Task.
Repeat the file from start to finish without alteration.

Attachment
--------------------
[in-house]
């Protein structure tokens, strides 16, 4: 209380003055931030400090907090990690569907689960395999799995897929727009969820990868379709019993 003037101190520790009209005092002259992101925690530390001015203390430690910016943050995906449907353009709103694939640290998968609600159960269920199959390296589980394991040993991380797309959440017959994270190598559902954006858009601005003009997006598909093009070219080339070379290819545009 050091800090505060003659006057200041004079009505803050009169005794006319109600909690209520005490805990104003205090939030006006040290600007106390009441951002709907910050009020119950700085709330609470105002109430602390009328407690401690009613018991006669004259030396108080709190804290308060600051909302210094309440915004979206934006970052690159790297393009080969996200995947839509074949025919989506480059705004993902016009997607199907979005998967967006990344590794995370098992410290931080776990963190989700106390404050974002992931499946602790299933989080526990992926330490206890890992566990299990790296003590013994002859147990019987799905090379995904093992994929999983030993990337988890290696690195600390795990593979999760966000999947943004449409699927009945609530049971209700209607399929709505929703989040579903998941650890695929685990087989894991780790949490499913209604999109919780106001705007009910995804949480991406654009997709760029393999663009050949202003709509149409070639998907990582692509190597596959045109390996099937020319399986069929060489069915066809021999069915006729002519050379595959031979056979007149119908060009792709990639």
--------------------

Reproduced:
[in-house]
């Protein structure tokens, strides 16, 4: 209380003055931030400090907090990690569907689960395999799995897929727009969820990868379709019993 003037101190520790009209005092002259992101925690530390001015203390430690910016943050995906449907353009709103694939640290998968609600159960269920199959390296589980394991040993991380797309959440017959994270190598559902954006858009601005003009997006598909093009070219080339070379290819545009 050091800090505060003659006057200041004079009505803050009169005794006319109600909690209520005490805990104003205090939030006006040290600007106390009441951002709907910050009020119950700085709330609470105002109430602390009328407690401690009613018991006669004259030396108080709190804290308060600051909302210094309440915004979206934006970052690159790297393009080969996200995947839509074949025919989506480059705004993902016009997607199907979005998967967006990344590794995370098992410290931080776990963190989700106390404050974002992931499946602790299933989080526990992926330490206890890992566990299990790296003590013994002859147990019987799905090379995904093992994929999983030993990337988890290696690195600390795990593979999760966000999947943004449409699927009945609530049971209700209607399929709505929703989040579903998941650890695929685990087989894991780790949490499913209604999109919780106001705007009910995804949480991406654009997709760029393999663009050949202003709509149409070639998907990582692509190597596959045109390996099937020319399986069929060489069915066809021999069915006729002519050379595959031979056979007149119908060009792709990639």